In order to maintain the orientation of the deployed wire 32a relative to the handle 12a, again it is desirable that the sleeve 70a be provided with a flat surface in abutting relationship with the interior portions 54a of the tab 20a. This structural characteristic, which prevents the wire 32a from rotating relative to the handle 20a, is best illustrated in Figure 6.

Operation of the cutter assembly 10 can be better understood with reference to certain surgical procedures such as that illustrated in Figure 7. In this figure, a pair of kidneys are designated by the respective reference numerals 101 and 103. Each of the kidneys 101, 103 is associated with a ureter such as that designated by the reference numeral 107. The ureter 107 is a duct which conducts urine from the kidney to the bladder of a patient. It is susceptible to strictures which are generally areas of constriction that are caused by birth defects, injuries, or passing stones. The procedure for opening a stricture in order to provide a more patent flow path within the ureter 107, requires the surgeon to cut the wall of the ureter axially along the stricture, thereby creating a greater circumference for the ureter 107. Then, a stent (not shown) can be inserted to maintain the enlarged channel. Healing occurs around the stent and over the incision leaving the ureter 107 with an enlarged flow path.

In accordance with the present invention, the cutter assembly 10 with the wire 32 in its retracted state can be inserted into the ureter 107 up to a particular stricture of interest such as that designated by the reference numeral 110. By manipulating the handle 12, the probe 16 can be advanced through the ureter 107 until the distal end 18 is positioned beyond the stricture 110. At this point the finger tab 20 can be operated to deploy the electrode or wire 32a. With the memory characteristics previously discussed, movement of the wire 32 along the axis 28 of the probe 16 will enable the distal end of the wire 32 to extend laterally to the deployed position. When the electrode or wire 32 is activated, it will cut its way through the wall of the ureter 107. Then as the cutter 10 is withdrawn, the wire 32 will automatically produce an axial cut along the wall of the ureter 107.

In this particular embodiment, the electrode 31 at the distal end of the wire 32 extends laterally along an axis 114 in its deployed position. The angle separating the axis 28 of the probe 16 and the axis 114 of the electrode 34 is designated a in Figure 8. For this particular procedure, it is particularly advantageous if this angle a is in a range between 70° and 110°. In a preferred embodiment, the angle is 90°.

It will be apparent that the configuration of the wire 32 in the deployed state is limited only by the ability of the wire 32 to maintain the desired memory characteristics when the wire 32 is in the retracted state. In a particular procedure which involves severing a length of tissue, the electrode 31 may be provided with the memory characteristics of a hook or J-shape, as illustrated in Figure 10. For example, it may be desirable in a cholangiography procedure to entirely severe the cystic duct 118. By positioning the probe 16 adjacent to the duct 118 and deploying the wire 32, the J-shaped electrode 34 will automatically form around the duct 118. Then, by activating the electrode 34 and moving the cutter 10 proximally, the duct 118 will be severed.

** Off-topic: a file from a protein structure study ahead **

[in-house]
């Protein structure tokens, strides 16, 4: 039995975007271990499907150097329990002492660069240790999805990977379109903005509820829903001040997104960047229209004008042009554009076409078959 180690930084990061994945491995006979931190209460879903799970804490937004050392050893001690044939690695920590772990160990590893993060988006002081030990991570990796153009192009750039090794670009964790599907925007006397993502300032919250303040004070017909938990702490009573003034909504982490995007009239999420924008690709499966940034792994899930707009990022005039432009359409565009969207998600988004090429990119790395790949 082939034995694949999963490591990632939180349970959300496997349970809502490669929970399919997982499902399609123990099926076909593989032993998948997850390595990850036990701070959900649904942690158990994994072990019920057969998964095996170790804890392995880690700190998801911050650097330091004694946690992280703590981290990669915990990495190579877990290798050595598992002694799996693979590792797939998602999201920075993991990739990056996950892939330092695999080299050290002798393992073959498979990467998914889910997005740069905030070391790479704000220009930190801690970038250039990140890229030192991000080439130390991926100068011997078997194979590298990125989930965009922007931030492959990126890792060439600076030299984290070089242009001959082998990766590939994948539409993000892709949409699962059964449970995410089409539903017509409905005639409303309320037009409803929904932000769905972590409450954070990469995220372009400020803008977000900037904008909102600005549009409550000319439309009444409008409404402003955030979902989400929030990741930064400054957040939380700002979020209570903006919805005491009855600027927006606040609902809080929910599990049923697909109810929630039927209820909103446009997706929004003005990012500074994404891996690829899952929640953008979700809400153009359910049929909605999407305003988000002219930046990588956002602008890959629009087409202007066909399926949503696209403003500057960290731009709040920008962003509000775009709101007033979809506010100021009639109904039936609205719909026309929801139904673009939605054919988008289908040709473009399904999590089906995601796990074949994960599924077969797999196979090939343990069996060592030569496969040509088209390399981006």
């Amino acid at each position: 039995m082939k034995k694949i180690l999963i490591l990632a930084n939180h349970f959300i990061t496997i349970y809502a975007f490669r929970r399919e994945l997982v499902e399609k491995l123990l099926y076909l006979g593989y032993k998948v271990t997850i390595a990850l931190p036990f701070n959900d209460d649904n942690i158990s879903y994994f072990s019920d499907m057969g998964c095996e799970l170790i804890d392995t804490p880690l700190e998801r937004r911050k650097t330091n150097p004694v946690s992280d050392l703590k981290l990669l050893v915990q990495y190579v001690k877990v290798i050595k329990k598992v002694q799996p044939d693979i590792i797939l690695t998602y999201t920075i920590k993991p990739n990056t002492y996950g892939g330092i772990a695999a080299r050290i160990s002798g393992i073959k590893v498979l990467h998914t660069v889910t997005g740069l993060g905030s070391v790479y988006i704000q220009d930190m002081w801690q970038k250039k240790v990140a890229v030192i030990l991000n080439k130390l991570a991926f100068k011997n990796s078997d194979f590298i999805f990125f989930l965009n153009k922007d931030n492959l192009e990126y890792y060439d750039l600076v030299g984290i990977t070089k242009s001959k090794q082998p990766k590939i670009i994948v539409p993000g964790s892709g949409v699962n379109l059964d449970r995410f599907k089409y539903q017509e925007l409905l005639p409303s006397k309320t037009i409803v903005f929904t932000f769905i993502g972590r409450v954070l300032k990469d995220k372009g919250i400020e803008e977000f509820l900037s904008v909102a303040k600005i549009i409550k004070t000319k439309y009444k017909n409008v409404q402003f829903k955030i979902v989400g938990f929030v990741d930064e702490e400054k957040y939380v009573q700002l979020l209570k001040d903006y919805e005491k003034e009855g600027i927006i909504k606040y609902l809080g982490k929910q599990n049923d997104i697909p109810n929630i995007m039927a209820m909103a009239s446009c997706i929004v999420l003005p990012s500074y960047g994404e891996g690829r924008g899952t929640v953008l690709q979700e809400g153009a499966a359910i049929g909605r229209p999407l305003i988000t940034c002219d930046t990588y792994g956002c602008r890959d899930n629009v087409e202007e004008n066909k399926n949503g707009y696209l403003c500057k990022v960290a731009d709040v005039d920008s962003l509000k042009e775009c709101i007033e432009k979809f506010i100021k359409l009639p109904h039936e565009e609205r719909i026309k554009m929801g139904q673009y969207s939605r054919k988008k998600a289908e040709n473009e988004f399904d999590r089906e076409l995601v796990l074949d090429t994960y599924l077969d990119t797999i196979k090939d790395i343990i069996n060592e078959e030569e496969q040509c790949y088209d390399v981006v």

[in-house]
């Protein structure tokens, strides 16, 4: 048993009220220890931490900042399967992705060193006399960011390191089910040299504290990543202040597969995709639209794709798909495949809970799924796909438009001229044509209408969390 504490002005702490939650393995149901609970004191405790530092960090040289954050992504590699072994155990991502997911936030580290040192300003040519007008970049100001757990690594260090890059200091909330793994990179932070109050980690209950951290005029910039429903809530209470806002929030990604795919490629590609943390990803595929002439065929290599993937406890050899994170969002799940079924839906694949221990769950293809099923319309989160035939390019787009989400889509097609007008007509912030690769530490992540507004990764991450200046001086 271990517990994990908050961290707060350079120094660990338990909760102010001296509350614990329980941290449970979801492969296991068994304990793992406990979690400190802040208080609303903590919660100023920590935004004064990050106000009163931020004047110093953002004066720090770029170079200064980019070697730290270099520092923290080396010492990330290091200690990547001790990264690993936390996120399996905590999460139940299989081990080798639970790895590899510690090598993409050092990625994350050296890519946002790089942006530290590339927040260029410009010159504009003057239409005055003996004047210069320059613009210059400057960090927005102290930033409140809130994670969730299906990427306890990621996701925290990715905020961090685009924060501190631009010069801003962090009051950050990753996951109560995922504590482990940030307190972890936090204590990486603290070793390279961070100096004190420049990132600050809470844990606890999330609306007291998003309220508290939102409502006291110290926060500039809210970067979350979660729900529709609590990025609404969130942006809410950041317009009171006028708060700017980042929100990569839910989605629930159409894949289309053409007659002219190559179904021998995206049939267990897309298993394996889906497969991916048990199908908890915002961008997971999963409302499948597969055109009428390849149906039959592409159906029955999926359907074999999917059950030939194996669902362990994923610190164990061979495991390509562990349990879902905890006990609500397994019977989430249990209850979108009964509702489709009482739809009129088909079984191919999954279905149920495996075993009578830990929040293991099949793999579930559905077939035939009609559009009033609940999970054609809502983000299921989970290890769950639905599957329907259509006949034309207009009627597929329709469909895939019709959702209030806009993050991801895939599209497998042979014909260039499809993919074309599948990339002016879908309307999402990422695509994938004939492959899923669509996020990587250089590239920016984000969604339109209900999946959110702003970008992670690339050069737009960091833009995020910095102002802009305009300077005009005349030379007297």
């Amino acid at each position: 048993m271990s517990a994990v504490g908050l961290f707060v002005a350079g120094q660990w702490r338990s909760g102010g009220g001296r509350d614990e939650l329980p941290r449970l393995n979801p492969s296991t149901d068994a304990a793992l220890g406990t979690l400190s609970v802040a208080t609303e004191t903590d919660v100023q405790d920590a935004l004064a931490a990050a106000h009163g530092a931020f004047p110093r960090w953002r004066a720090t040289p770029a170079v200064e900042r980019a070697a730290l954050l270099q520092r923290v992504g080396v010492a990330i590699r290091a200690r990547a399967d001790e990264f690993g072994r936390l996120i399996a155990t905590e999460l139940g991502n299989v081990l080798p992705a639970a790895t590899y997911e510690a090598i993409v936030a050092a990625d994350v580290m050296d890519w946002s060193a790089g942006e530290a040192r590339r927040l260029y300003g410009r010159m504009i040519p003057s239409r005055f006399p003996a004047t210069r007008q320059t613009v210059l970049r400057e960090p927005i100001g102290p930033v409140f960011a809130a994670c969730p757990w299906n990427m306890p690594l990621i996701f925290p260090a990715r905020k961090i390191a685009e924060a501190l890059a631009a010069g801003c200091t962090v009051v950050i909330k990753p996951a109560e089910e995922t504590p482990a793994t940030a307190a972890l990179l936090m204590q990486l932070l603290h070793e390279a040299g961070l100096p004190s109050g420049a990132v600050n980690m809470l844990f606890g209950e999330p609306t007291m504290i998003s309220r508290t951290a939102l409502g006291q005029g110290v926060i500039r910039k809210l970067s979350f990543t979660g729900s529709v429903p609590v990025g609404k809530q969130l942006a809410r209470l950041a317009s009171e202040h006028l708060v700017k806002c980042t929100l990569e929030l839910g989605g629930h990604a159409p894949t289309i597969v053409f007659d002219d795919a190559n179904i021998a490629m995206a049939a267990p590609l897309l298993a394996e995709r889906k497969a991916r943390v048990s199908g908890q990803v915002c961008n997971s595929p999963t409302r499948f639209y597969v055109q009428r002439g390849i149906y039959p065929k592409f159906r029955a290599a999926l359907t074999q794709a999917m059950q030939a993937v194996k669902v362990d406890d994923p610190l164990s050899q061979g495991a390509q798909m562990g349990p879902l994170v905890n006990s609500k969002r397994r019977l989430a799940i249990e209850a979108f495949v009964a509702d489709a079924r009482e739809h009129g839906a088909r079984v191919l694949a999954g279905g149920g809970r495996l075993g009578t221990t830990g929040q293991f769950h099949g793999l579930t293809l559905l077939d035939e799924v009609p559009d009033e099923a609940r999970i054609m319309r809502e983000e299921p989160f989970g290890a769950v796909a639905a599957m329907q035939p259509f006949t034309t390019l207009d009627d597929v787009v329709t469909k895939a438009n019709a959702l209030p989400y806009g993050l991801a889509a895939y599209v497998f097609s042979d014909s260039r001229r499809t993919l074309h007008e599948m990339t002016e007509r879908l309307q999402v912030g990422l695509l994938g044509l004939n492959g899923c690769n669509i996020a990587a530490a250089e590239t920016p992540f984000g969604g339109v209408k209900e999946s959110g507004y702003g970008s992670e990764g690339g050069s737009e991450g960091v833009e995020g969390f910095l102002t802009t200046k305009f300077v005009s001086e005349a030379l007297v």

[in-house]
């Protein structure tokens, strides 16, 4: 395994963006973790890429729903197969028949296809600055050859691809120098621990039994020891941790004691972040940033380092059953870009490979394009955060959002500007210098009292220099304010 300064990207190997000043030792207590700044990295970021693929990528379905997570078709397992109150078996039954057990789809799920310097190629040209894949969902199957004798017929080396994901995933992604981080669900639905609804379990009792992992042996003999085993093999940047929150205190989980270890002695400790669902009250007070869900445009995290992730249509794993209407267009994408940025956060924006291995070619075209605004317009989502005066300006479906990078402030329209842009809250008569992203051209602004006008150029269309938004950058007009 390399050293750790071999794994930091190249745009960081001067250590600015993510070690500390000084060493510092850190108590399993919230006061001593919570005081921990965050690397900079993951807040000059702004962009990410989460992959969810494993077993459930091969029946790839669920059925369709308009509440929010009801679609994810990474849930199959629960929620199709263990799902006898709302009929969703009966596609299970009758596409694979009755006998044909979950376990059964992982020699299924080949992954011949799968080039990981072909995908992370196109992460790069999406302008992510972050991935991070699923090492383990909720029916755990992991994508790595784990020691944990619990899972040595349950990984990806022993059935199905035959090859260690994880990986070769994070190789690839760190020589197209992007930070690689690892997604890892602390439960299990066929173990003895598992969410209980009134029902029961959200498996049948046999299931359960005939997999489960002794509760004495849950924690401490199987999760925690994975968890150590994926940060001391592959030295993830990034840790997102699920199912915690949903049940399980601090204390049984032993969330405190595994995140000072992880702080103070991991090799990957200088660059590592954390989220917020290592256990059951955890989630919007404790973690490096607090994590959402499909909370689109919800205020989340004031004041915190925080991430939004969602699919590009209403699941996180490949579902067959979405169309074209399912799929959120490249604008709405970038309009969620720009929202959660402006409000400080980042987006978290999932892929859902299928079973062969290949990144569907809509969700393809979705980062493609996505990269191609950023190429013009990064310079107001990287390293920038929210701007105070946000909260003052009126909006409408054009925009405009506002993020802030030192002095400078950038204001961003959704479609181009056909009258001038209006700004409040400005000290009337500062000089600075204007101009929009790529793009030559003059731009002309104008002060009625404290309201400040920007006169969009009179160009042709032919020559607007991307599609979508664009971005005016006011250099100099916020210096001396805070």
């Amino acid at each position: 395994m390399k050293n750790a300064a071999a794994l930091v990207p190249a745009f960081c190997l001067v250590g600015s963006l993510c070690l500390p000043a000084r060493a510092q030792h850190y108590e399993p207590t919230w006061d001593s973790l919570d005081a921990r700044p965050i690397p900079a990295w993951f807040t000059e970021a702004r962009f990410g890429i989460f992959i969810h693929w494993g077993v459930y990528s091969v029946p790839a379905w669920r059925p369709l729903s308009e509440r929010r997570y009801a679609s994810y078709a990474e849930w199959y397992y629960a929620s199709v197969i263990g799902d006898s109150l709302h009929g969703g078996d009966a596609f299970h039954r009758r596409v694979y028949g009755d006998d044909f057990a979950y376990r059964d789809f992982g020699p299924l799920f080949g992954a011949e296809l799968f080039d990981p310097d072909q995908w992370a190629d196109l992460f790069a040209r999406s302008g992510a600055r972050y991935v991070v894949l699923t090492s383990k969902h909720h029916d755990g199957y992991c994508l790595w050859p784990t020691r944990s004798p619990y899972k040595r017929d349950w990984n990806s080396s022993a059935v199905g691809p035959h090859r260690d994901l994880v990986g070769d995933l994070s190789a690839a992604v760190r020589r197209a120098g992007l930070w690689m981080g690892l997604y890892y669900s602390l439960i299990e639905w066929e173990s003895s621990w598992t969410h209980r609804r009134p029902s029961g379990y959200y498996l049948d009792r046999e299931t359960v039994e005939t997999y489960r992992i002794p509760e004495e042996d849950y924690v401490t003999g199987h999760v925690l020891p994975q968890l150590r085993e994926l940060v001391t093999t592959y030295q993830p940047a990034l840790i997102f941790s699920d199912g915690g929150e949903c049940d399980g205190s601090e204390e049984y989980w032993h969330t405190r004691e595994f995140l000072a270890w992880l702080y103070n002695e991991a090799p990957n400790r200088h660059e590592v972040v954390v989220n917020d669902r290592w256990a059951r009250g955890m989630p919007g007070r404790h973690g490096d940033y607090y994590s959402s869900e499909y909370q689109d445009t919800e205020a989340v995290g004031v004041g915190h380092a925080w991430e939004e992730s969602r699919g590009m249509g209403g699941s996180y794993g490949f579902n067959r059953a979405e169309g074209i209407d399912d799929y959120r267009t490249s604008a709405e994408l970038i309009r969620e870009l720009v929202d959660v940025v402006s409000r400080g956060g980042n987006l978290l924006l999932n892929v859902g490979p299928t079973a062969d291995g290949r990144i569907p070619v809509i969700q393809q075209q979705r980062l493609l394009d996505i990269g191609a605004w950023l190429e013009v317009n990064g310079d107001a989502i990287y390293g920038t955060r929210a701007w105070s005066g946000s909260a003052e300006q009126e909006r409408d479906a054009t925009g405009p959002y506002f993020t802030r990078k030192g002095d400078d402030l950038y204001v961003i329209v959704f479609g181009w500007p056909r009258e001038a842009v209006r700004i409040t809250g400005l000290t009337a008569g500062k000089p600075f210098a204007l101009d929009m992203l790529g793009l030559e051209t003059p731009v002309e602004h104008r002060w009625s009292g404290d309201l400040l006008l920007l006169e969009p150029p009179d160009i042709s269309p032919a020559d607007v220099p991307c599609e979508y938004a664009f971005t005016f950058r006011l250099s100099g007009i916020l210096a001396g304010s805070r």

For the purposes of cutting tissue, the monopolar configuration of the wire 32 may be preferred. However, it is generally believed that coagulation and fulguration can best be achieved with a bipolar electrode 34. The cross- section of Figure 10 illustrates such an electrode which includes an active portion 31c and a passive portion 3Id. These portions 31c and 3Id are separated by an insulator 121. When moved into proximity to the duct 118, the current flowing into the active portion 31c passes through the duct 118 to the passive electrode 3Id, thereby severing the duct 118.

A bipolar electrode configuration may also take the form illustrated in Figure 11 which includes an active electrode 34 and a passive electrode 125 which is independently deployable. If only monopolar cutting were desired, the active electrode 34 could be used with a dispersion plate (not shown) . However, if coagulation or fulguration were desired, the passive electrode 125 could be deployed into proximity with the active electrode 34 to provide for bipolar operation.

In a further embodiment of the invention, two active electrodes could be provided and commonly deployed to extend in opposite directions. Such a device would be particularly advantageous in a procedure for deactivating vein valves.

One of the many electrode configurations which can be achieved with the present invention might include a loop 127 as illustrated in Figure 12. By deploying the electrode 34 the loop 127 would automatically form for operative disposition around an object to be removed. In this manner, the electrode 34 would function as a snare thereby providing for removal of an object such as a polyp.